Academic journal article Journal of Managerial Issues

Managerial Pay Comparisons and Informational Justice during the M&A Integration Process

Academic journal article Journal of Managerial Issues

Managerial Pay Comparisons and Informational Justice during the M&A Integration Process

Article excerpt

Informational justice, which captures the acquiring firm's efforts to justify decisions and procedures, is important to value creation when integrating large, related mergers and acquisitions (M&As), particularly involving two firms of similar size (Ellis et at., 2009). Although evidence exists of the effects of communication in general and informational justice in particular on knowledge transfer, performance, and other outcomes in M&A integration (Graebner, 2004; Ranft and Lord, 2002; Schweiger et at., 1993; Schweiger and DeNisi, 1991), little is known about factors that may facilitate or impede the flow of communication or resulting efforts that create perceptions of informational justice among the top managers and other employees of the two firms.

Equity theory suggests that compensation levels between the top managers of the two firms prior to the M&A may be an important antecedent of informational justice during the integration process (Adams, 1965; Scheer et at., 2003). Pay disparities between managers signal differences in status and worth and may negatively affect the motivation of the acquired firm managers to engage in forthright communication patterns and provide accurate information about their firms. These effects are particularly likely in large, related mergers between similar-sized firms, where the pay comparisons are very salient and disparities are most likely to influence the extent to which the process is managed in a fair way. Although the dysfunctional effects of pay disparities within companies are well-documented (e.g., Bloom, 1999; Cowherd and Levine, 1992; O'Reilly et al., 1988; Shaw et al., 2002; Siegel and Hambrick, 2005; Trevor et al., 2012), no known study has clarified the potentially negative motivational effects of pay disparity comparisons by managers between or across organizations or theorized pay disparity as an antecedent of informational justice in M&A integration. The purposes of this study is to theoretically delineate and empirically examine the effects of managerial pay disparity between the two firms prior to the M&A on informational justice and subsequently on firm performance during the integration effort. This study's theoretical contribution to the M&A and compensation research streams rests in clarifying how pay disparity comparisons across organizations affect managerial motivations, which in turn influence actions that engender perceptions of informational justice during the integration process. The empirical contribution lies in bringing data to bear on the relationships between managerial pay disparity, informational justice, and M&A performance. In doing so, this study utilizes a combination of primary and secondary data from seventy large, related acquisitions involving similar-sized firms.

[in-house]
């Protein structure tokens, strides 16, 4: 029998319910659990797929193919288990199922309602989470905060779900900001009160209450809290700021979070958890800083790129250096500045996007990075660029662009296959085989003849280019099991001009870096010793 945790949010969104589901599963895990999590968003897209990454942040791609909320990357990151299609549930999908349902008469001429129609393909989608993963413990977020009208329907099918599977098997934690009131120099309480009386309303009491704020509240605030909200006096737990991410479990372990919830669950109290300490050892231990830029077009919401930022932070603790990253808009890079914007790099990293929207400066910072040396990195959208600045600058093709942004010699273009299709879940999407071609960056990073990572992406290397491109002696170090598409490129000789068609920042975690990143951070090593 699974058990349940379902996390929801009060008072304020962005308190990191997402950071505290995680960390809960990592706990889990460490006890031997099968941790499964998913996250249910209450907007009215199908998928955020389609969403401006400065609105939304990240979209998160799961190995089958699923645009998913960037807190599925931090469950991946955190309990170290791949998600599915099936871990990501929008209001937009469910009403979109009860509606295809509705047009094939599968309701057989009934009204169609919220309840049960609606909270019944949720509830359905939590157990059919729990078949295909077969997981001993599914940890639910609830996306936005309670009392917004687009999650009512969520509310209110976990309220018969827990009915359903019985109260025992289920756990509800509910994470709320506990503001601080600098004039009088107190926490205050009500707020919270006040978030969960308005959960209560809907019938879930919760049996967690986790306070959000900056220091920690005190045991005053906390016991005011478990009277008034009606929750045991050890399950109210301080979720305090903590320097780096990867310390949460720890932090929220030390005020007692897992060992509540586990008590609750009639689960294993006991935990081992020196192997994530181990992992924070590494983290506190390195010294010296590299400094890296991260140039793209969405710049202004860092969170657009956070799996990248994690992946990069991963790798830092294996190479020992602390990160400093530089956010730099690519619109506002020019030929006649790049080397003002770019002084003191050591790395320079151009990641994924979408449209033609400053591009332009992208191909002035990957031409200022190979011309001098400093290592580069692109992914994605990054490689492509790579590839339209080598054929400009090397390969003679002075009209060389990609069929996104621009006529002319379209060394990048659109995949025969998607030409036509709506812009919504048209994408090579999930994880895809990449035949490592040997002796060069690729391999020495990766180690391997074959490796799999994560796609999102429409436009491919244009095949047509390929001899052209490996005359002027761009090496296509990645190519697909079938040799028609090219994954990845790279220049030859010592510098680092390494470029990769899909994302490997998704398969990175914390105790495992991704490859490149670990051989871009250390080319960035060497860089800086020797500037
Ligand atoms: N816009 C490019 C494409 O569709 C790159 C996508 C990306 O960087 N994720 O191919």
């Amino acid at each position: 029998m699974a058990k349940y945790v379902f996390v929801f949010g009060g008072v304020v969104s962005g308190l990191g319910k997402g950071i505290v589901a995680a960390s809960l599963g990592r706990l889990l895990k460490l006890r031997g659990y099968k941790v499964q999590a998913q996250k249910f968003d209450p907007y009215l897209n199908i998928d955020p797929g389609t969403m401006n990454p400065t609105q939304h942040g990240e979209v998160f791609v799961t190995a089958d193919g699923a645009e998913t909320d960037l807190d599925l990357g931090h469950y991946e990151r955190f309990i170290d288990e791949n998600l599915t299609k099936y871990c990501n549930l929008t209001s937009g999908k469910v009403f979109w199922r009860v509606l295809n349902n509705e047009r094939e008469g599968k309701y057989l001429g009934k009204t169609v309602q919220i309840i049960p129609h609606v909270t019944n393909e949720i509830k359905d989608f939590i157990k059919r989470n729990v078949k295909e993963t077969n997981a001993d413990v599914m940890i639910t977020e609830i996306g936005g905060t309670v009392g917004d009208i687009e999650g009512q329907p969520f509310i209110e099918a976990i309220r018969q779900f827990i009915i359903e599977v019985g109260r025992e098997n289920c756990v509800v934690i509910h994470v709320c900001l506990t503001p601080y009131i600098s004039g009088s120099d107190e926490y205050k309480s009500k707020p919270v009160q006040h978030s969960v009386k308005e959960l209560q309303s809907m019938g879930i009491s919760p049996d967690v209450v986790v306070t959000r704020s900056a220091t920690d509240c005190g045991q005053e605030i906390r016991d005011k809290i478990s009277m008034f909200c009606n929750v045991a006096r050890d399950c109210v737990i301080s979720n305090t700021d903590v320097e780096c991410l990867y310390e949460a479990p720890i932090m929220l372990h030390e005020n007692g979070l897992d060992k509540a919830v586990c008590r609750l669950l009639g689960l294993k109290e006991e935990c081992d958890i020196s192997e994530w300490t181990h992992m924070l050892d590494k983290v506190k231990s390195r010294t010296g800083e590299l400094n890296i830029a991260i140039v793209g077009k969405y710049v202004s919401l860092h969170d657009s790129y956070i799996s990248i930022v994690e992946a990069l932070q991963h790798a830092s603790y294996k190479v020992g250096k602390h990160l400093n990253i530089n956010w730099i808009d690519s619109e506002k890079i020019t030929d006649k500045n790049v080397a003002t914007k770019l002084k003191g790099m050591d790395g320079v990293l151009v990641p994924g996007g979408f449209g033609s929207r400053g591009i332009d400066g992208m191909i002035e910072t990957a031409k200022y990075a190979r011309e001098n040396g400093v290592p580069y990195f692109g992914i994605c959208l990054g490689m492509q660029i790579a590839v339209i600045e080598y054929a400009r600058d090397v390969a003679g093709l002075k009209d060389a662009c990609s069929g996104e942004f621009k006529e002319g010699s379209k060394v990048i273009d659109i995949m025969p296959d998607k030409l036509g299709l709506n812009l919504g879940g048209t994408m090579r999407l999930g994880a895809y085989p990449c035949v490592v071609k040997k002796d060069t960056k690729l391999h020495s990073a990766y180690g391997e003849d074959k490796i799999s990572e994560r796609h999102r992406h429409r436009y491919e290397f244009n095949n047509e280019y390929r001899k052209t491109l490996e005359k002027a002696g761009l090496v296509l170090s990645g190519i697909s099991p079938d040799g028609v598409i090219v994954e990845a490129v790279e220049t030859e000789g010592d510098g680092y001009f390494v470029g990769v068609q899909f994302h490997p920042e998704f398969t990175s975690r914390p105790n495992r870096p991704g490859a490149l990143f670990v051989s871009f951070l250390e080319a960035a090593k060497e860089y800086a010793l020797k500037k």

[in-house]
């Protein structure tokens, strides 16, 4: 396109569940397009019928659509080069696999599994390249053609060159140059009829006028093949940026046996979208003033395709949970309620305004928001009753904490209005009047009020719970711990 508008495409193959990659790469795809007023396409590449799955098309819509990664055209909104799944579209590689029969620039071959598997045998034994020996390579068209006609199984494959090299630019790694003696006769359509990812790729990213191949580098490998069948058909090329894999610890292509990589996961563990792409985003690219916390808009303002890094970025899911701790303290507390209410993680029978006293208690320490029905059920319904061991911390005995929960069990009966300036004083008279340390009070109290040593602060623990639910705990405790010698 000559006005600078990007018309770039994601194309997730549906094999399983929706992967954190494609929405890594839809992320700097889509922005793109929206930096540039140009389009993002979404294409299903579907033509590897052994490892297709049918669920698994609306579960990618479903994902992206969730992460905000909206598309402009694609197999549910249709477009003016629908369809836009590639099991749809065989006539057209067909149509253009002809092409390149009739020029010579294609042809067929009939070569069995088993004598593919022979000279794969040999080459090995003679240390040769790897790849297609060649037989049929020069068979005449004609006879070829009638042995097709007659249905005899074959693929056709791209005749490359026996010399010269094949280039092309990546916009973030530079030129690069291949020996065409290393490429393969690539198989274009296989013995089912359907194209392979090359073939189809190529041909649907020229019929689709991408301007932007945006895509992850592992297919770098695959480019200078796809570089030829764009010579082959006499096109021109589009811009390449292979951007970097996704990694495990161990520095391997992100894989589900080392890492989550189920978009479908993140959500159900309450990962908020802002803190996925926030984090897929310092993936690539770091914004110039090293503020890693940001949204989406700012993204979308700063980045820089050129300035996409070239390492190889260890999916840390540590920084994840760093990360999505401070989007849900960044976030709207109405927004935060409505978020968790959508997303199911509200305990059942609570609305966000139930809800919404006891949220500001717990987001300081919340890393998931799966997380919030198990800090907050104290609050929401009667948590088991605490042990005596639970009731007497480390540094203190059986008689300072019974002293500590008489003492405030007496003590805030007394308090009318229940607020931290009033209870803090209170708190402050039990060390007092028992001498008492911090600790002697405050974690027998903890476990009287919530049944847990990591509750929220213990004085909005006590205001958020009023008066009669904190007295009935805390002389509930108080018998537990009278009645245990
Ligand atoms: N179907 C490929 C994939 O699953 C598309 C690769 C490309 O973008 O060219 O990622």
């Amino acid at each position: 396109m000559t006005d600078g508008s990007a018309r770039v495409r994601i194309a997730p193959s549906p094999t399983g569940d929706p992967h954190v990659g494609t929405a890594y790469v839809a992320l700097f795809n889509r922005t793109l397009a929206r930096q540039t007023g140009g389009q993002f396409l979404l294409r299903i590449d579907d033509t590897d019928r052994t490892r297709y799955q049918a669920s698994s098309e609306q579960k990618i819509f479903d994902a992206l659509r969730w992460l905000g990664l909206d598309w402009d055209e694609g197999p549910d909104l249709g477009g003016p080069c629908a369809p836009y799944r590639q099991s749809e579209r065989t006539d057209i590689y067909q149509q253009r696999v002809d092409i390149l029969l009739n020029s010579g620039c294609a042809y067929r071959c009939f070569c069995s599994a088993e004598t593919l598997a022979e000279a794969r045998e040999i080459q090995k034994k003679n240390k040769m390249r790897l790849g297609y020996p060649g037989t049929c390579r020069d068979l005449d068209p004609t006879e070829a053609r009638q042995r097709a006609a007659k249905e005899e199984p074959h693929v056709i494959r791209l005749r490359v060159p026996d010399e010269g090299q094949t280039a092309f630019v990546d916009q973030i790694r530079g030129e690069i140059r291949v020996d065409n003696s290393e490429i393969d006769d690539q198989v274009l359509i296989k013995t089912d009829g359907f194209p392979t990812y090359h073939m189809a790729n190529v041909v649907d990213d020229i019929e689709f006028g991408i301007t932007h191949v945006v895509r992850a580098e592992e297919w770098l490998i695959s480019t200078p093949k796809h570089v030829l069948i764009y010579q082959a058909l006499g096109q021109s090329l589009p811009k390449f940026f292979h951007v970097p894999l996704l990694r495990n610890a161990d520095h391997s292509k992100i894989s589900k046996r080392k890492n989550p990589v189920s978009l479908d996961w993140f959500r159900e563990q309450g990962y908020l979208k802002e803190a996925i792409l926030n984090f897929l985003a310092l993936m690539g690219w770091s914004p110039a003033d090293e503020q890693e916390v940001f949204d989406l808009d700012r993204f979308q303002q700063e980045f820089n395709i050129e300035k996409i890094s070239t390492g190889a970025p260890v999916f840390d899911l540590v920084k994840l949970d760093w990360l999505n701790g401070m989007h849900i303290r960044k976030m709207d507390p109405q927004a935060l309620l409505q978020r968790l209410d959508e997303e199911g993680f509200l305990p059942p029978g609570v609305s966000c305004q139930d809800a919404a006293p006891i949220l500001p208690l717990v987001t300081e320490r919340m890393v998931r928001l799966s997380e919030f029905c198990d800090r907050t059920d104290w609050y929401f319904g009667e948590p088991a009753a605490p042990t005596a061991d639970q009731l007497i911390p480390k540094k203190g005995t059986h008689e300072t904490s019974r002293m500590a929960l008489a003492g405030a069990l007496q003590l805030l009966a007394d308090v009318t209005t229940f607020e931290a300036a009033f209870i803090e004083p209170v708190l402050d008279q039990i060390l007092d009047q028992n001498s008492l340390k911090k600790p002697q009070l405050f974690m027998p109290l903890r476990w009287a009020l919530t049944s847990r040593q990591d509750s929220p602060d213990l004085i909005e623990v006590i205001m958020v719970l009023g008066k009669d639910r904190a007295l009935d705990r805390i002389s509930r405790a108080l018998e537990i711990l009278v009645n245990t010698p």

THEORY DEVELOPMENT AND HYPOTHESIS

The success of an acquisition is largely dependent upon how well the acquirer integrates the acquired firm once the deal closes (Haspeslagh and Jemison, 1991; Jemison and Sitkin, 1986; Ranft and Lord, 2002). In addition, post-deal integration frequently requires substantial change in one or both firms in varied functional areas or business units (Hitt et al., 2001; Shrivastava, 1986). Perhaps, Graebner best articulates the complexity and interdependency of the integration tasks when she describes the process as an "innovation battle with many fronts," (2004: 764) where each front or part of the integration process needs to be individually managed, yet collectively coordinated. Consequently, demands and inherent change during the integration phase can cause high degrees of uncertainty and anxiety for the managers of both firms involved in the deal (Buono and Bowditch, 1989; Marks and Mirvis, 1998).

In addition to these general challenges of any M&A, two additional factors in this study make post-deal integration tasks even more difficult, thus helping to shape the theorizing in the study. …

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